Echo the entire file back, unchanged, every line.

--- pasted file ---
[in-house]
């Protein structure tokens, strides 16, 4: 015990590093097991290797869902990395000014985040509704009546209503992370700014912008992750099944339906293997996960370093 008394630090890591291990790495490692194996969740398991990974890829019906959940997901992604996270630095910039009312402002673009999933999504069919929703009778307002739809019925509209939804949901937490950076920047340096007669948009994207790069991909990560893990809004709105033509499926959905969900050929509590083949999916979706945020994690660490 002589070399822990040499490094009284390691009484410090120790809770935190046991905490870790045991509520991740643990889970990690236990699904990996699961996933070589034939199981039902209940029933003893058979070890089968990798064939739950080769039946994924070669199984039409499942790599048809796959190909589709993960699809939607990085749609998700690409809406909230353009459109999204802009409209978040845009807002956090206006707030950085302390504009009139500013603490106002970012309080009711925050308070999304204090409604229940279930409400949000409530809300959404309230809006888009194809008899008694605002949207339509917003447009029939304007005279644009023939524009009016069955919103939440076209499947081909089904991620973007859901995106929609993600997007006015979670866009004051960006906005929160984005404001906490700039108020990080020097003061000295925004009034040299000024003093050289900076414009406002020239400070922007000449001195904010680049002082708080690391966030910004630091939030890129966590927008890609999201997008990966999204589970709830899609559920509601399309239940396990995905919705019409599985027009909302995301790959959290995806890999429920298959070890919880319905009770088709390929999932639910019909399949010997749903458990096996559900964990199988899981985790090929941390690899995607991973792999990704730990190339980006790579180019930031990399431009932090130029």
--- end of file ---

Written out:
[in-house]
């Protein structure tokens, strides 16, 4: 015990590093097991290797869902990395000014985040509704009546209503992370700014912008992750099944339906293997996960370093 008394630090890591291990790495490692194996969740398991990974890829019906959940997901992604996270630095910039009312402002673009999933999504069919929703009778307002739809019925509209939804949901937490950076920047340096007669948009994207790069991909990560893990809004709105033509499926959905969900050929509590083949999916979706945020994690660490 002589070399822990040499490094009284390691009484410090120790809770935190046991905490870790045991509520991740643990889970990690236990699904990996699961996933070589034939199981039902209940029933003893058979070890089968990798064939739950080769039946994924070669199984039409499942790599048809796959190909589709993960699809939607990085749609998700690409809406909230353009459109999204802009409209978040845009807002956090206006707030950085302390504009009139500013603490106002970012309080009711925050308070999304204090409604229940279930409400949000409530809300959404309230809006888009194809008899008694605002949207339509917003447009029939304007005279644009023939524009009016069955919103939440076209499947081909089904991620973007859901995106929609993600997007006015979670866009004051960006906005929160984005404001906490700039108020990080020097003061000295925004009034040299000024003093050289900076414009406002020239400070922007000449001195904010680049002082708080690391966030910004630091939030890129966590927008890609999201997008990966999204589970709830899609559920509601399309239940396990995905919705019409599985027009909302995301790959959290995806890999429920298959070890919880319905009770088709390929999932639910019909399949010997749903458990096996559900964990199988899981985790090929941390690899995607991973792999990704730990190339980006790579180019930031990399431009932090130029």